Search
Close this search box.

New Way of Recycling Steel Could Help Reduce Carbon Footprint

steel

New Way of Recycling Steel Could Help Reduce Carbon Footprint

Climate Insider Brief:

  • A team of researchers at the University of Toronto has developed a new method to recycle steel using an oxysulfide electrolyte for electrorefining, which can remove copper and other impurities from molten steel, producing high-grade products.
  • The new method can expand the secondary steel market into industries that currently rely on higher-grade steel products, such as the automotive and transport sectors.
  • The team is working with Tenova Goodfellow Inc. to further develop the electro-refining process, aiming to remove other contaminants like tin from steel. 

A team of researchers at the University of Toronto has developed a groundbreaking method to recycle steel in a way that could significantly reduce the carbon footprint of the manufacturing industry. The innovative approach, outlined in a new paper, introduces an oxysulfide electrolyte for electrorefining, which can remove copper and other impurities from molten steel, producing high-grade products.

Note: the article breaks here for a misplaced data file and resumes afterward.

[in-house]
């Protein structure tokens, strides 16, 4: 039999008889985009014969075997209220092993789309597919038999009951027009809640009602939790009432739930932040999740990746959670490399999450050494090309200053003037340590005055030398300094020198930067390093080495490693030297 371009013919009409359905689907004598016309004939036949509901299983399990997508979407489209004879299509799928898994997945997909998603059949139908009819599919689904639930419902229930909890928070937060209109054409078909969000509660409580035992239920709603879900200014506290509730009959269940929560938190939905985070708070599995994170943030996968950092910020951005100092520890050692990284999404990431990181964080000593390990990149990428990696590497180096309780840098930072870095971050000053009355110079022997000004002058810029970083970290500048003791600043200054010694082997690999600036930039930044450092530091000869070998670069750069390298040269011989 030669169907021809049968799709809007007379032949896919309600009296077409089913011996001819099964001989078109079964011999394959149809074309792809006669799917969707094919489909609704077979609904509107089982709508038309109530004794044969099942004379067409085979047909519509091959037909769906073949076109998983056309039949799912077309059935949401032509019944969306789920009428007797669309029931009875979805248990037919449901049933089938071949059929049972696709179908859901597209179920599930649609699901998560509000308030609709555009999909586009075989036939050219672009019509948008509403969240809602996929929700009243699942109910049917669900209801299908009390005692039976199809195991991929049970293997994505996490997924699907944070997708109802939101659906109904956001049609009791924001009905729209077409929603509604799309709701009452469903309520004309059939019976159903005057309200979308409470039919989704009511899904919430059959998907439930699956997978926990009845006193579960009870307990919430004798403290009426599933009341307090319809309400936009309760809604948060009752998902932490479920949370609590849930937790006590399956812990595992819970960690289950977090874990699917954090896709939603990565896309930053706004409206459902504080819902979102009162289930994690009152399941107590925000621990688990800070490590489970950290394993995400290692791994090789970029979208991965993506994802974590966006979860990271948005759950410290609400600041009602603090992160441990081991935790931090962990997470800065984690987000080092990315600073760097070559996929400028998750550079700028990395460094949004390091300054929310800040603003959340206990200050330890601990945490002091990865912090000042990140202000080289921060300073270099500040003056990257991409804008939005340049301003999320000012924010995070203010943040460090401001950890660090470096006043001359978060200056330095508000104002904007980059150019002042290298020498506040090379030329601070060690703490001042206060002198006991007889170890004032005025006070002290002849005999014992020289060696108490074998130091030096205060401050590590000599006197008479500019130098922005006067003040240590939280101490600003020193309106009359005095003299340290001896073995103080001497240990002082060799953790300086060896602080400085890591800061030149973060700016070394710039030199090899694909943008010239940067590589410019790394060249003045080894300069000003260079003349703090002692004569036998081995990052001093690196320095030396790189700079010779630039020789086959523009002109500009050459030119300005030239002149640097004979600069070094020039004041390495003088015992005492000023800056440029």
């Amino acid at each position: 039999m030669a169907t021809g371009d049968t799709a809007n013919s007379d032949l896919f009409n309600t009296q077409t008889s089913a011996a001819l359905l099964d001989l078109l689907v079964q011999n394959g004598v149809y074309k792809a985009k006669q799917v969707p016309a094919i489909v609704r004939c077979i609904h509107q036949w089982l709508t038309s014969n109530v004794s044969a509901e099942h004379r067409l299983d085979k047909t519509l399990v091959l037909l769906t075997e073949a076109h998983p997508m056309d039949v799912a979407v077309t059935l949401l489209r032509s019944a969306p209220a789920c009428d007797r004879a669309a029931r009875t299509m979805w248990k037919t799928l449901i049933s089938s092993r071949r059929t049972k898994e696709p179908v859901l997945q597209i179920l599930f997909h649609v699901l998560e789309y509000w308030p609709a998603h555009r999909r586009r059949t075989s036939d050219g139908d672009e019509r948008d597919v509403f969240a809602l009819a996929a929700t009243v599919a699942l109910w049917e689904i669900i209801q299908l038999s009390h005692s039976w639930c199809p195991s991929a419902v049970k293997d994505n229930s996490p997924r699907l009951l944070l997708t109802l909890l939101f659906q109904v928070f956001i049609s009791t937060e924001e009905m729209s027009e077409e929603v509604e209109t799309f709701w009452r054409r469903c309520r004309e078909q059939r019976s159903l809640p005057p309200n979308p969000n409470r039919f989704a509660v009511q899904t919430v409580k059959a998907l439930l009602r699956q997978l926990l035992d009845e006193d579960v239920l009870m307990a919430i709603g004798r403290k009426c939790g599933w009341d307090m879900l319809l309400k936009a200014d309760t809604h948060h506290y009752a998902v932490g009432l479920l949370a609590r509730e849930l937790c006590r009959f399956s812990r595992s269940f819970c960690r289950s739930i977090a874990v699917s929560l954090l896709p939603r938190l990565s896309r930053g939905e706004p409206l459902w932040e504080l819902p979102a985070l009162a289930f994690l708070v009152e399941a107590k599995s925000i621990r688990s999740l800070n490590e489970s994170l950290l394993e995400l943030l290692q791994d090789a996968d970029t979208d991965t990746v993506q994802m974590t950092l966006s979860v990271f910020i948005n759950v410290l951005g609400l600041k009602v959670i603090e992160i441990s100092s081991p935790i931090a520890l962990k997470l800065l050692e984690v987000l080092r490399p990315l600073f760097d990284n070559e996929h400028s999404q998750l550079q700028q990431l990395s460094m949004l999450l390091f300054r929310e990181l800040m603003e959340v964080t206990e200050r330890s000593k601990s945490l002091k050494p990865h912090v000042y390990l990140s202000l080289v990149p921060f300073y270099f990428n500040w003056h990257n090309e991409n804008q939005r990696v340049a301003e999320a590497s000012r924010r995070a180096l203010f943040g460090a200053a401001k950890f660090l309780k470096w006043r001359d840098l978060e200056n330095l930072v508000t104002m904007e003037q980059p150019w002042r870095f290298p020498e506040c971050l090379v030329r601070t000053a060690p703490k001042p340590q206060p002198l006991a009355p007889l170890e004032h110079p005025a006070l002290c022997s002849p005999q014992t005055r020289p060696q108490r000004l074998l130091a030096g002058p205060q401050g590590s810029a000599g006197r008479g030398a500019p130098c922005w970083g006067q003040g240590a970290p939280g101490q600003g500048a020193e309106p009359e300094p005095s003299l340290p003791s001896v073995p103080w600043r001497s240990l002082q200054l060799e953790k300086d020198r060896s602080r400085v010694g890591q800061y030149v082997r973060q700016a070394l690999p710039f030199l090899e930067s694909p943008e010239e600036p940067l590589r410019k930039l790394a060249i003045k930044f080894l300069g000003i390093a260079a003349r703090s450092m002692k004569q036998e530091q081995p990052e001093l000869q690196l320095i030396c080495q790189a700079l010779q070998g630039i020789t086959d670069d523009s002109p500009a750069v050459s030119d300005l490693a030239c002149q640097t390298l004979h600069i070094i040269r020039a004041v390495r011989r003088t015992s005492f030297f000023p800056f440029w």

Currently, only 25% of steel is produced from recycled material, and the demand for greener steel is expected to grow as governments aim to achieve net-zero emission goals. Traditional steel recycling methods use electric arc furnaces, which are limited in their ability to remove copper from scrap metal, resulting in lower-quality steel products. The new method, on the other hand, can remove copper from iron to below 0.1%, allowing for the production of higher-grade products.

The team designed an electrochemical cell that can withstand temperatures up to 1600 degrees Celsius, using a novel oxysulfide electrolyte derived from slag waste. The process involves applying electricity between two electrodes, with the contaminated iron serving as the anode, and forcing the copper to react with the electrolyte. This produces liquid iron and sulfur as by-products.

The implications of this breakthrough are significant. The method can expand the secondary steel market into industries that currently rely on higher-grade steel products, such as galvanized cold rolled coil used in the automotive sector or steel sheets for deep drawing used in the transport sector. With this technology, the steelmaking industry could produce more high-grade steel globally while reducing its carbon footprint.

The team is already working with Tenova Goodfellow Inc. to develop the electro-refining process further, aiming to remove other contaminants like tin from steel. With iron and steel being the most widely used metals in industry, this innovative approach has great potential to offer a practical and easily implementable solution for a greener future.

SOURCE: EurekAlert

Featured Image: Credit: University of Toronto